Right now, Colette Morin is busy organizing her 10th Women Of Aviation Week event. Because of Covid this year, the event will be mostly virtual. In past years, Morin has been so effective with organizing events that she won the Most Acclaimed Organizer Worldwide Fly It Forward® Award twice and has seen more and more women start flying lessons. Meet this inspirational female role model.
What are you currently doing in aviation?
I am the sole owner, operations manager, chief pilot and chief flight instructor for Glacier Air in Squamish, BC. We specialize in VFR flight training, mountain flying, air tours and charter flights. I have a fleet of 5 aircraft, two Cessna 172’s, one Cessna 206, one Citabria 7GCBC and one Super Decathlon for fun aerobatic flights!
I really enjoy teaching and flying air tours. Showing off my beautiful backyard from the sky to people from around the world is always fun but teaching someone to fly is extremely satisfying!
My Mom has been my greatest supporter of my aviation career and helps keep the business running with her exceptional financial management skills!
How and why did you get involved in WOAW?
I don’t recall exactly how I came across the WOAW organization but I hosted our first Fly it Forward event in 2011 and Glacier Air along with the BC Coast 99’s, has been hosting one every year since! The idea of and organization that promotes women in aviation and introduced girls to aviation opportunities just resonated with me.
Hosting WOAW events is a natural fit for me and Glacier Air, as I love to introducing people to flying, I believe more women are needed in the industry, and I have the perfect platform to promote both!
Our first year event introduced less than 20 women to the excitement of the skies but each year, as word spread, our event grew and became more organized. The weather in March in the mountains can be unpredictable, ranging from beautiful, clear spring days, to rain showers and snow squalls, but despite the weather we have managed to safely conduct some flights each year. Knowing that the weather can be and issue, I began inviting guest speakers to our event and added activities to entertain and educate people while they waited out weather and for their turn to fly.
Why do you continue to organize WOAW events?
In the last 9 years Glacier Air’s WOAW events have introduced over 600 girls/women of all ages to the joy of flying from our little mountain airfield! Some girls have started taking flight lessons after participating in our WOAW events, but most have not. Regardless, I love the excitement and enthusiasm of a day filled with flying!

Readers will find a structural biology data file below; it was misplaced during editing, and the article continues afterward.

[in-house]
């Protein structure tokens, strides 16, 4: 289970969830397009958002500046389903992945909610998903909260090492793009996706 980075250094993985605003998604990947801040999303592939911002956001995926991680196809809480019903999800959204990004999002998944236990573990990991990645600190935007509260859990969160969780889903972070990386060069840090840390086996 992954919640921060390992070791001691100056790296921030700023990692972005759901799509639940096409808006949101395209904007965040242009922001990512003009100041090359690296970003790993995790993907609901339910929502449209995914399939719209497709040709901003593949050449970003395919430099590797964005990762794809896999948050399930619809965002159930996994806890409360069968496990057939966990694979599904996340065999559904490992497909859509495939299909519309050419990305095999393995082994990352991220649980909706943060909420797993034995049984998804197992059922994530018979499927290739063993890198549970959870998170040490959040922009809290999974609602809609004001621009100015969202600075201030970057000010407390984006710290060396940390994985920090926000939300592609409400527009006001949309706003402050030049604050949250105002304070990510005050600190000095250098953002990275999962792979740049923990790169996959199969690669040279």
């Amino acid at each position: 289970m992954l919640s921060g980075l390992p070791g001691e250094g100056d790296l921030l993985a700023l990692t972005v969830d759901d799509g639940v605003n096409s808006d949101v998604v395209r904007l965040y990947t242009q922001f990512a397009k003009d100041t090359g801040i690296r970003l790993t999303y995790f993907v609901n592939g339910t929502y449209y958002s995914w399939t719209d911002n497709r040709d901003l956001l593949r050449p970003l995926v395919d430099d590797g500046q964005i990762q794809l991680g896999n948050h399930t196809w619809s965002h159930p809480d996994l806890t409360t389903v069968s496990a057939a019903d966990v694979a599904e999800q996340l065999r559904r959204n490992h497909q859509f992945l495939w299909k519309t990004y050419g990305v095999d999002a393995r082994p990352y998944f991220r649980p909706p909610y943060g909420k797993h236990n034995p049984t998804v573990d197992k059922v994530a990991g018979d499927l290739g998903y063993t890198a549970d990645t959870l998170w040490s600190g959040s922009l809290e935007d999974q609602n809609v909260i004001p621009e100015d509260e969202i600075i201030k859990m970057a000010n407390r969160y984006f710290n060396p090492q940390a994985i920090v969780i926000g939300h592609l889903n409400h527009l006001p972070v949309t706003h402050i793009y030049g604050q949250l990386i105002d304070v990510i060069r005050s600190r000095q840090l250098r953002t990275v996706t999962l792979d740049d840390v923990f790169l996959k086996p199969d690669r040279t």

Everyone involved from our volunteer pilots, ground crew and guest speakers to participants and spectators have fun and leave with a new understanding of aviation, a smile on their faces and hopefully a spark that will ignite into a new aviation enthusiast!
Organizing this event each year with a group of women pilots (the BC Coast 99’s) all with a shared passion and common goal to promote aviation and encourage girls to follow their dreams is very satisfying and empowering!
Unfortunately with the global Covid pandemic in the interest of public health and safety, we are not able to host our 10th flying event in
2021 but this wont stop us! We are going virtual and will be hosting an online event on March 13th, 2021!
How has the presence of women in the industry evolved over the length of your career?
I grew up knowing women can fly as my Mother was a pilot. I was never told I couldn’t do something because I was a girl. I always tended to participate in activities that were considered non-traditional for girls but never had much resistance in doing them, at least that I was aware of. Maybe I was simply oblivious but just did my thing to the best of my ability and didn’t get at blow back from the guys.
When I started flying in the early 90’s I flew with both male and female instructors and after I got my PPL I was introduced to the 99’s. I started hearing of the challenges many of these women faced while pursuing their aviation training and careers and was genuinely shocked. When I started up my flight school almost 20 years ago I noticed that we had more female students than other schools yet the ratio of male/female was still steady at less than 10%.
Over the last 10 years through initiatives by organizations like WOAW and the 99’s and through the use of social media, there has been an increased awareness and interest by girls/women to enter the aviation field.
Glacier Air currently has a 17% female student population overall. 20% of our commercial students are female. My hope is that these numbers will continue to increase each year until there is an equal gender balance throughout the industry. I’m proud to be a part of the WOAW initiative and to provide women a strong, safe and nurturing environment where they can learn to spread their wings and fly!